Progress, Not Perfection


Last night I did a rare thing for me these days… I watched a movie.

Between working with my Personal and Business Growth Consulting clients, writing, training, spending time with my kids, and just being an all-around handsome man, I don’t get much time these days to kick back and watch a movie just for enjoyment.

The film in question was “The Equalizer”, starring the black JP, Denzel Washington.

Ultimately, I thought it got off to a solid start, but it lost me towards the end (I have the attention span of a two-year old kid when I’m not actively working on something that pertains to my businesses).

One part, or one line more specifically, that stuck out to me however echoed something that I say to my clients on a regular basis.

Denzel was helping an overweight Latino guy who he worked with at the “Home Mart” (a location that was so obviously a Home Depot) lose weight in order to pass the test to become a security guard. This guy’s presence in the movie was clichéd all to hell, and the knowledge that he would become “bait” to lure the protagonist into a showdown, feeding on his “compassionate killer” character, was obvious from the start.

We see Denzel offering guidance to this guy throughout the movie; pushing him after hours with tire drags, and holding him accountable for his dietary choices while at work.

In one scene, this guy describes his lunch to Denzel as a tuna sandwich on some sort of “Paleo/organic/weirdo” bread, with a host of other “Whole Foods” sounding ingredients. Immediately after, we hear a tell-tale “crunch” as he takes a bite.

Denzel shoots him a look, and the guy comically replies that there is a “bone in the tuna”.

A quick inspection of the sandwich however reveals that he had potato chips stacked beneath the “bread” (gasp).

Predictably, he looks at Denzel in a defeated manner, and braces himself for the onslaught of reprimand. Denzel, being the super-cool guy that he is, chastises him a bit, and then says something to him that I say to clients with regularity:

It’s about progress, not perfection.

This idea is something that one needs to embrace if they are to make massive change for the better in any aspect of their life.

What keeps us “going” as human beings, what drives us to push forward, build momentum, and ultimately produce the results we are after is one simple thing:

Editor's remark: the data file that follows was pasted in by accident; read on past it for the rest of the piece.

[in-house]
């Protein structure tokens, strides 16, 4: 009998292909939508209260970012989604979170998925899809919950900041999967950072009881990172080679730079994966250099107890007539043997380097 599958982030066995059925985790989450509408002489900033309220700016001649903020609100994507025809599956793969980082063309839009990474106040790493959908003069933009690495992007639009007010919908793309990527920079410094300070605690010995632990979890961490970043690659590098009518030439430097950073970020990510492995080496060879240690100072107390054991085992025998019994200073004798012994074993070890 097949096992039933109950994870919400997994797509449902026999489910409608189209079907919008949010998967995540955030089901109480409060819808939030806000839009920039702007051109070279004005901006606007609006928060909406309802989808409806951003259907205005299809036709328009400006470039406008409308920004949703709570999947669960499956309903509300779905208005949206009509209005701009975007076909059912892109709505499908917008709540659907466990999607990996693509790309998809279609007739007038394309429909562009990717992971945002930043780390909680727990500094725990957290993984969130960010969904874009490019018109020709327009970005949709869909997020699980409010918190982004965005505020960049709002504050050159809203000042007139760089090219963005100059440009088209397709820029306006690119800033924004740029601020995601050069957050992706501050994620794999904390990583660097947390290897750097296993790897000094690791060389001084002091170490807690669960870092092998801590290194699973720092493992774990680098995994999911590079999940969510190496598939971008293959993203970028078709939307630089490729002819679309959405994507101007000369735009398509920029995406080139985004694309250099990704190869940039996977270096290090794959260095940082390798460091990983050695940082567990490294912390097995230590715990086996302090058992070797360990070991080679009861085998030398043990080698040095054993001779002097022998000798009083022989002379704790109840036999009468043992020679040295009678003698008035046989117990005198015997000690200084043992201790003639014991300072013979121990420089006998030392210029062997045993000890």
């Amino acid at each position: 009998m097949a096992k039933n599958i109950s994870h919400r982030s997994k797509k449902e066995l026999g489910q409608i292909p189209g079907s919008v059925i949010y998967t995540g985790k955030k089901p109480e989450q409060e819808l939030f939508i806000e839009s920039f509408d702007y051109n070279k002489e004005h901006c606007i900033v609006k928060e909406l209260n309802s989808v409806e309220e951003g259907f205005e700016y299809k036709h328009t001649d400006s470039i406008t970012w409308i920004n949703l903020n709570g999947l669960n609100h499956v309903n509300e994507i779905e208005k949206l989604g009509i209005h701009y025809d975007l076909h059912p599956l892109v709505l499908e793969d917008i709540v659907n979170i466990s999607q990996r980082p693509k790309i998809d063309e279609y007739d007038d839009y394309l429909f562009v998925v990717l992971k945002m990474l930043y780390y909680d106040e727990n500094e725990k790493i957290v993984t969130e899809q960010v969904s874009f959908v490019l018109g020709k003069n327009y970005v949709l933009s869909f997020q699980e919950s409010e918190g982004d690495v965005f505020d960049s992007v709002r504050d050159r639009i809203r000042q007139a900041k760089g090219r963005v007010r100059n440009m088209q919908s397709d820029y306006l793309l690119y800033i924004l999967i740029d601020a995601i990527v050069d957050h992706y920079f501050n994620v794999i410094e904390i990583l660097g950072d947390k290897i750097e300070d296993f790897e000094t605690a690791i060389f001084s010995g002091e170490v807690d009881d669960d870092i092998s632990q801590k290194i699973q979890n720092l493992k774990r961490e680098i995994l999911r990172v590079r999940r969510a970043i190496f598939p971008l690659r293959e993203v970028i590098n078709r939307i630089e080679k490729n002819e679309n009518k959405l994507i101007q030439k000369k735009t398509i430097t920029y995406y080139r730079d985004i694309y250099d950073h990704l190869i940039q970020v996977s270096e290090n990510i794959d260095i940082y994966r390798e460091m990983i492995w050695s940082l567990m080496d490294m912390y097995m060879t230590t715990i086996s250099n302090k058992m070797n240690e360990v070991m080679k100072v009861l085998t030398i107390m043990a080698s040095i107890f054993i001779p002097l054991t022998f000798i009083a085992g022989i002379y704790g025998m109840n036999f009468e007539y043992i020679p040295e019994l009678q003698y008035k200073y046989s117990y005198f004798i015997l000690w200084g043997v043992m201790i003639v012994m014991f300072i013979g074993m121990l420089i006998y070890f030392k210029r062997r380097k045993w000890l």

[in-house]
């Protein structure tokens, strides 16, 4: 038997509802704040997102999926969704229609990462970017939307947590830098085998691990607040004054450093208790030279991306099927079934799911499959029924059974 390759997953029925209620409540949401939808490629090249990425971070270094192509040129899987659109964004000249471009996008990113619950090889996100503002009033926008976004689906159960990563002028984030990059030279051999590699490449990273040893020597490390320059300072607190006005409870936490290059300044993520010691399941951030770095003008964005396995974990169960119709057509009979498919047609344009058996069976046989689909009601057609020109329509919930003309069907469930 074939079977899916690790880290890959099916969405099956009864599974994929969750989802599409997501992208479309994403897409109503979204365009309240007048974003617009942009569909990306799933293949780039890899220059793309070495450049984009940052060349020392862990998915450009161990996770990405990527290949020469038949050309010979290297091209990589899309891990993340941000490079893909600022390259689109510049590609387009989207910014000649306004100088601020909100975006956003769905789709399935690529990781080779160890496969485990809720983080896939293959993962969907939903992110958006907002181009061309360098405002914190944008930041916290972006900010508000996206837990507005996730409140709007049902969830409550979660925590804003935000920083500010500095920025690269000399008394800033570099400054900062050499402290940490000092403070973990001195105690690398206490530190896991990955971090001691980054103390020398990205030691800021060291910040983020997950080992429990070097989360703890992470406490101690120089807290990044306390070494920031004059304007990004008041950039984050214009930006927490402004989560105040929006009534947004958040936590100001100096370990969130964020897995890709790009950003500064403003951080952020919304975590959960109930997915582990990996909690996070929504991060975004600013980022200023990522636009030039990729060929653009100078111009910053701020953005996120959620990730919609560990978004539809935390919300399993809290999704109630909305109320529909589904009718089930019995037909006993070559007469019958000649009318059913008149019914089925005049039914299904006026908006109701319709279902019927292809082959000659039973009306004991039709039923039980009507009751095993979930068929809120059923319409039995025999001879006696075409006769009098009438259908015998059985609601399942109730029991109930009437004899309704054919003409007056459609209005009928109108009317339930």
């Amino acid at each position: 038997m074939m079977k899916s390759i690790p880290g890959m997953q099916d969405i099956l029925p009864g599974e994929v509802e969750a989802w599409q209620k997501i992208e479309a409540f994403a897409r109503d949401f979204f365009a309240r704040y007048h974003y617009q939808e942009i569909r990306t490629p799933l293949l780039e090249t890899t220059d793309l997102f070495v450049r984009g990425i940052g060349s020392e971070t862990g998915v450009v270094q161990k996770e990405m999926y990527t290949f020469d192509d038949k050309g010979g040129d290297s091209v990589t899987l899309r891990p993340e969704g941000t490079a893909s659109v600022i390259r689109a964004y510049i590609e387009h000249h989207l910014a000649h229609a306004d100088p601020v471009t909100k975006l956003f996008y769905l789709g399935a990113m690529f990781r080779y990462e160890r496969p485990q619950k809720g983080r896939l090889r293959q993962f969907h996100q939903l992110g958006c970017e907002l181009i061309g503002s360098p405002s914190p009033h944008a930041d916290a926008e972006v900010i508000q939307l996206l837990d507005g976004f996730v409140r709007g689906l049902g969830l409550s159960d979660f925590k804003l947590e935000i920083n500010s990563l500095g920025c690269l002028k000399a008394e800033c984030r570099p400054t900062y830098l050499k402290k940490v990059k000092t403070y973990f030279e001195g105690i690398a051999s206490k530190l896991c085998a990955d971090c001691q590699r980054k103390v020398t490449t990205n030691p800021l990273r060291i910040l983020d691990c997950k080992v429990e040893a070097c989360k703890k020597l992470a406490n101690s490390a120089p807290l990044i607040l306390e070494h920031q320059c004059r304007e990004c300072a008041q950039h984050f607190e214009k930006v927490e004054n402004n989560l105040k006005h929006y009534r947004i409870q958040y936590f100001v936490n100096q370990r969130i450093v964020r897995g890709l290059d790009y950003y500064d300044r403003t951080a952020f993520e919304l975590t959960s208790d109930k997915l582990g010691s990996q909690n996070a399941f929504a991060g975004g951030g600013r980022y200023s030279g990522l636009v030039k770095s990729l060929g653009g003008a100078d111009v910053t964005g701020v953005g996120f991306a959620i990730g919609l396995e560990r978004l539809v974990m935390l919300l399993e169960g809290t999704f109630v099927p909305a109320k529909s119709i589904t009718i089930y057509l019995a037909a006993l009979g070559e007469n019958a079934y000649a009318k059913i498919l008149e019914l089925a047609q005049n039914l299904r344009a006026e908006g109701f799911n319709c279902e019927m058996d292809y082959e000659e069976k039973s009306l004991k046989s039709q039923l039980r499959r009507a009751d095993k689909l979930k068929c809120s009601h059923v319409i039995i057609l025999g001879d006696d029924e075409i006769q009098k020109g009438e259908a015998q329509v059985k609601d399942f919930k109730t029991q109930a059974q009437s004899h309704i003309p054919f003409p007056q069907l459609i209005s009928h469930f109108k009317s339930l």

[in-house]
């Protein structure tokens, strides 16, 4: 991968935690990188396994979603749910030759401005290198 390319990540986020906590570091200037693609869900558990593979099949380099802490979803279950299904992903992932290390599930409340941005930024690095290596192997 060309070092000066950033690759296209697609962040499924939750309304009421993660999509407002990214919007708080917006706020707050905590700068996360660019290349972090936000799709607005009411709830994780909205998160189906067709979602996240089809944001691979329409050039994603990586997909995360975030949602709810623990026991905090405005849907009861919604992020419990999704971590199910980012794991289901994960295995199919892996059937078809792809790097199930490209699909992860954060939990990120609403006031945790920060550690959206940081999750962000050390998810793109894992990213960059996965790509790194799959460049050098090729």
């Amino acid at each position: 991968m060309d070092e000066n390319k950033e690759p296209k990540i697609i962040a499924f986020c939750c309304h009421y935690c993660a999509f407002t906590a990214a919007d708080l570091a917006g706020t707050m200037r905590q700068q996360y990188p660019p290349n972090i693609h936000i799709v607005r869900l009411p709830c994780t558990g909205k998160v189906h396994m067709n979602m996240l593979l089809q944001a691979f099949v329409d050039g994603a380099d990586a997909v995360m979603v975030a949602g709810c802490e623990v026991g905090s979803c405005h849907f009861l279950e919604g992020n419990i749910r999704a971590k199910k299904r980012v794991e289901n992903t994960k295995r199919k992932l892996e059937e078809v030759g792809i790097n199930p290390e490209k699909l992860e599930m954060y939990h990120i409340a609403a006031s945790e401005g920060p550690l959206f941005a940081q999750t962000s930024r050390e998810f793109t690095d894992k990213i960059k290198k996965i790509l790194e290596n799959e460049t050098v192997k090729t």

Progress makes us feel alive. If we feel as though we are standing still, or worse, moving backwards, we are miserable.

This is why I structure everything with my clients so that he or she can recognize and “feel” their progress on a day-to-day basis.

It’s imperative that you design your strategies for success in winnable terms. If you possess a loosely formed “idea” of what you want or where you want to be, this will be much more difficult.

How can you tell you’re progressing towards a target if you don’t know what the target is?

It’s all but impossible.

Understanding that progress is what gives us the fire to keep going, and that the feeling of producing small, measurable results by taking consistent actions towards our objectives is what provides the all-important momentum necessary to stick with the mission for the long haul is one of the first steps to demolishing your personal goals.

Most people have only that loose idea of what they desire, and constantly compare their current situation to whatever that is, emphasizing the gap between the two. This leads to a constant cycle of disappointment, and feelings of angst, frustration, and little motivation to really do anything about it. It is a defeatist mentality, and is not one that is shared by those who really do knock things out of the park.

Once you identify, with clarity, what it is that you really want to produce, it is then possible to “chunk down” that mission into smaller, single-serve, bite-sized objectives. From there it is simply a matter of organizing a plan of action that allows you to take consistent action towards your ultimate objective by accomplishing those smaller tasks, one-by-one, in a daily and (eventually) habitual basis.

This allows you to develop the “habit of success”. Once you do that, it is literally just a matter of time before the nemesis that is your larger goal falls to your sword.

To recap:

  • Get crystal clear about what it is that you want to produce (and not what you DON’T want to produce anymore)
  • Determine some small, actionable steps that you can take that will put you closer to that end
  • Develop a strategy for completing these tasks on a regular (preferably daily) basis
  • Focus on the “progress” that you’re making, and the feeling that comes with the knowledge that you are taking action towards your goals- not on the distance between your current circumstances and the desired outcome

That, my friend, is literally the “magic formula” for making just about anything happen:

Progress, Not Perfection.

To read more about getting laser-like clarity about your desired outcomes, as well as how to “install” them into your unconscious mind deeply, as your personal standards, as well as how to develop your own strategies for accomplishing your key tasks, check out my book “Blueprint to Beast: A Comprehensive Guide to Building the Life of Your Dreams”.



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